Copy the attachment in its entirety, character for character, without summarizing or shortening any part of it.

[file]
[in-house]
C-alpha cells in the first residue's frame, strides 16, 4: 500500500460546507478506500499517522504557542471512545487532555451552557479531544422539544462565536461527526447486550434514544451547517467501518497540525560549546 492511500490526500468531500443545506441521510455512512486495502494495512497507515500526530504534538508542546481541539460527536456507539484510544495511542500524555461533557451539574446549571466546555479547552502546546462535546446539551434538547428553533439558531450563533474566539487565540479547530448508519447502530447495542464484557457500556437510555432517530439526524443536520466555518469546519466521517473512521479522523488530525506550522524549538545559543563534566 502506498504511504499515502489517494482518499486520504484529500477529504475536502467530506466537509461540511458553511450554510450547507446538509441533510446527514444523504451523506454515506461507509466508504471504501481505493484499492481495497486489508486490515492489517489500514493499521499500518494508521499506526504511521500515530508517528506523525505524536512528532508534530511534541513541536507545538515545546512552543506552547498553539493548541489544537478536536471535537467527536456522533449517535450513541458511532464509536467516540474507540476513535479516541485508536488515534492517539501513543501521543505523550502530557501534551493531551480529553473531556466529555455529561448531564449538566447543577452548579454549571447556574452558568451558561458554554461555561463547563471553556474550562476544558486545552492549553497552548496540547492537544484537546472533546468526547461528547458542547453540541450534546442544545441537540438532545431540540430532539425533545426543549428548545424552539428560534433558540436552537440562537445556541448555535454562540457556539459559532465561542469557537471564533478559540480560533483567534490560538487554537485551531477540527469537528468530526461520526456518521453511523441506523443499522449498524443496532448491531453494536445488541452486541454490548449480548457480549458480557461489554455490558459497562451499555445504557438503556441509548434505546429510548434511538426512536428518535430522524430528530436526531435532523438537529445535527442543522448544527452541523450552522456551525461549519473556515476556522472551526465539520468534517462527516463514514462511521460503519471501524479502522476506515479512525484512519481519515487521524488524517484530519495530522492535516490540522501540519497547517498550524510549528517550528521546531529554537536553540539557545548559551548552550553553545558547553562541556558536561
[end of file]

[in-house]
C-alpha cells in the first residue's frame, strides 16, 4: 500500500460546507478506500499517522504557542471512545487532555451552557479531544422539544462565536461527526447486550434514544451547517467501518497540525560549546 492511500490526500468531500443545506441521510455512512486495502494495512497507515500526530504534538508542546481541539460527536456507539484510544495511542500524555461533557451539574446549571466546555479547552502546546462535546446539551434538547428553533439558531450563533474566539487565540479547530448508519447502530447495542464484557457500556437510555432517530439526524443536520466555518469546519466521517473512521479522523488530525506550522524549538545559543563534566 502506498504511504499515502489517494482518499486520504484529500477529504475536502467530506466537509461540511458553511450554510450547507446538509441533510446527514444523504451523506454515506461507509466508504471504501481505493484499492481495497486489508486490515492489517489500514493499521499500518494508521499506526504511521500515530508517528506523525505524536512528532508534530511534541513541536507545538515545546512552543506552547498553539493548541489544537478536536471535537467527536456522533449517535450513541458511532464509536467516540474507540476513535479516541485508536488515534492517539501513543501521543505523550502530557501534551493531551480529553473531556466529555455529561448531564449538566447543577452548579454549571447556574452558568451558561458554554461555561463547563471553556474550562476544558486545552492549553497552548496540547492537544484537546472533546468526547461528547458542547453540541450534546442544545441537540438532545431540540430532539425533545426543549428548545424552539428560534433558540436552537440562537445556541448555535454562540457556539459559532465561542469557537471564533478559540480560533483567534490560538487554537485551531477540527469537528468530526461520526456518521453511523441506523443499522449498524443496532448491531453494536445488541452486541454490548449480548457480549458480557461489554455490558459497562451499555445504557438503556441509548434505546429510548434511538426512536428518535430522524430528530436526531435532523438537529445535527442543522448544527452541523450552522456551525461549519473556515476556522472551526465539520468534517462527516463514514462511521460503519471501524479502522476506515479512525484512519481519515487521524488524517484530519495530522492535516490540522501540519497547517498550524510549528517550528521546531529554537536553540539557545548559551548552550553553545558547553562541556558536561